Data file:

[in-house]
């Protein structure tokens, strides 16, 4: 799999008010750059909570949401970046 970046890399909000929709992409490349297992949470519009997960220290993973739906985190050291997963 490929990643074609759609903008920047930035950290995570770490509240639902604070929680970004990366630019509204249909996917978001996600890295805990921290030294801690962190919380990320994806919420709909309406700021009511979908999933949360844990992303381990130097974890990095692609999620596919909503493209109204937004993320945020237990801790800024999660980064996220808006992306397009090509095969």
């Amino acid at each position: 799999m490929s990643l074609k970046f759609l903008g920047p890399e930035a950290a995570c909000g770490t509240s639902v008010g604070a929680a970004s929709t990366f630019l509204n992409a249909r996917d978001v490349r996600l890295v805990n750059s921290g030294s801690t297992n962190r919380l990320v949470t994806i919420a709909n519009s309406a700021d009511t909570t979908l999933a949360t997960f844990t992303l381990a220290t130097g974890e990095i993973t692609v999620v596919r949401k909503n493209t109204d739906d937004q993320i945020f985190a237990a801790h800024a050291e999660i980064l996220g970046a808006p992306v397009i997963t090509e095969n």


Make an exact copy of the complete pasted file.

[in-house]
């Protein structure tokens, strides 16, 4: 799999008010750059909570949401970046 970046890399909000929709992409490349297992949470519009997960220290993973739906985190050291997963 490929990643074609759609903008920047930035950290995570770490509240639902604070929680970004990366630019509204249909996917978001996600890295805990921290030294801690962190919380990320994806919420709909309406700021009511979908999933949360844990992303381990130097974890990095692609999620596919909503493209109204937004993320945020237990801790800024999660980064996220808006992306397009090509095969």
């Amino acid at each position: 799999m490929s990643l074609k970046f759609l903008g920047p890399e930035a950290a995570c909000g770490t509240s639902v008010g604070a929680a970004s929709t990366f630019l509204n992409a249909r996917d978001v490349r996600l890295v805990n750059s921290g030294s801690t297992n962190r919380l990320v949470t994806i919420a709909n519009s309406a700021d009511t909570t979908l999933a949360t997960f844990t992303l381990a220290t130097g974890e990095i993973t692609v999620v596919r949401k909503n493209t109204d739906d937004q993320i945020f985190a237990a801790h800024a050291e999660i980064l996220g970046a808006p992306v397009i997963t090509e095969n």